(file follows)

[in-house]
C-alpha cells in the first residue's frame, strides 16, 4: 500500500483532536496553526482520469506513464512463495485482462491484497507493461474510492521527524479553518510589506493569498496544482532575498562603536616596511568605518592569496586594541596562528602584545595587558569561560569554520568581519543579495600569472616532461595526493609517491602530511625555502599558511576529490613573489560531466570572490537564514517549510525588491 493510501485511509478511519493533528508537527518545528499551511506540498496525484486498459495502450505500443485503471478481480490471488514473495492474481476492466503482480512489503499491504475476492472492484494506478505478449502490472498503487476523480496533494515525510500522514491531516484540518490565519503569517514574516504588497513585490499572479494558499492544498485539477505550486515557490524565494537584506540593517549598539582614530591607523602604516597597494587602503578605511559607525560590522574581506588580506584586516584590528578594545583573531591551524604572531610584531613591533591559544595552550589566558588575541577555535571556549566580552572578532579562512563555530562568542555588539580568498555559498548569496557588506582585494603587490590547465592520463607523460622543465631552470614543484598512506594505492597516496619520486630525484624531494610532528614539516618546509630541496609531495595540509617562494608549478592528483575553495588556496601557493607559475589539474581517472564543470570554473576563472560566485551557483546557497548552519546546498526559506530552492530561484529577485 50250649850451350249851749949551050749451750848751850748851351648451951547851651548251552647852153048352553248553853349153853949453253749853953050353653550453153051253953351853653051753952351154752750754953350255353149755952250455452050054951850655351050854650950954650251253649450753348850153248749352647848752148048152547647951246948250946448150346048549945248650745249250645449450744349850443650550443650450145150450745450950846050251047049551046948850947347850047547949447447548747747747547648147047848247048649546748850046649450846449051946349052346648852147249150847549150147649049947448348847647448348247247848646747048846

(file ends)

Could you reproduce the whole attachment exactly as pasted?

[in-house]
C-alpha cells in the first residue's frame, strides 16, 4: 500500500483532536496553526482520469506513464512463495485482462491484497507493461474510492521527524479553518510589506493569498496544482532575498562603536616596511568605518592569496586594541596562528602584545595587558569561560569554520568581519543579495600569472616532461595526493609517491602530511625555502599558511576529490613573489560531466570572490537564514517549510525588491 493510501485511509478511519493533528508537527518545528499551511506540498496525484486498459495502450505500443485503471478481480490471488514473495492474481476492466503482480512489503499491504475476492472492484494506478505478449502490472498503487476523480496533494515525510500522514491531516484540518490565519503569517514574516504588497513585490499572479494558499492544498485539477505550486515557490524565494537584506540593517549598539582614530591607523602604516597597494587602503578605511559607525560590522574581506588580506584586516584590528578594545583573531591551524604572531610584531613591533591559544595552550589566558588575541577555535571556549566580552572578532579562512563555530562568542555588539580568498555559498548569496557588506582585494603587490590547465592520463607523460622543465631552470614543484598512506594505492597516496619520486630525484624531494610532528614539516618546509630541496609531495595540509617562494608549478592528483575553495588556496601557493607559475589539474581517472564543470570554473576563472560566485551557483546557497548552519546546498526559506530552492530561484529577485 50250649850451350249851749949551050749451750848751850748851351648451951547851651548251552647852153048352553248553853349153853949453253749853953050353653550453153051253953351853653051753952351154752750754953350255353149755952250455452050054951850655351050854650950954650251253649450753348850153248749352647848752148048152547647951246948250946448150346048549945248650745249250645449450744349850443650550443650450145150450745450950846050251047049551046948850947347850047547949447447548747747747547648147047848247048649546748850046649450846449051946349052346648852147249150847549150147649049947448348847647448348247247848646747048846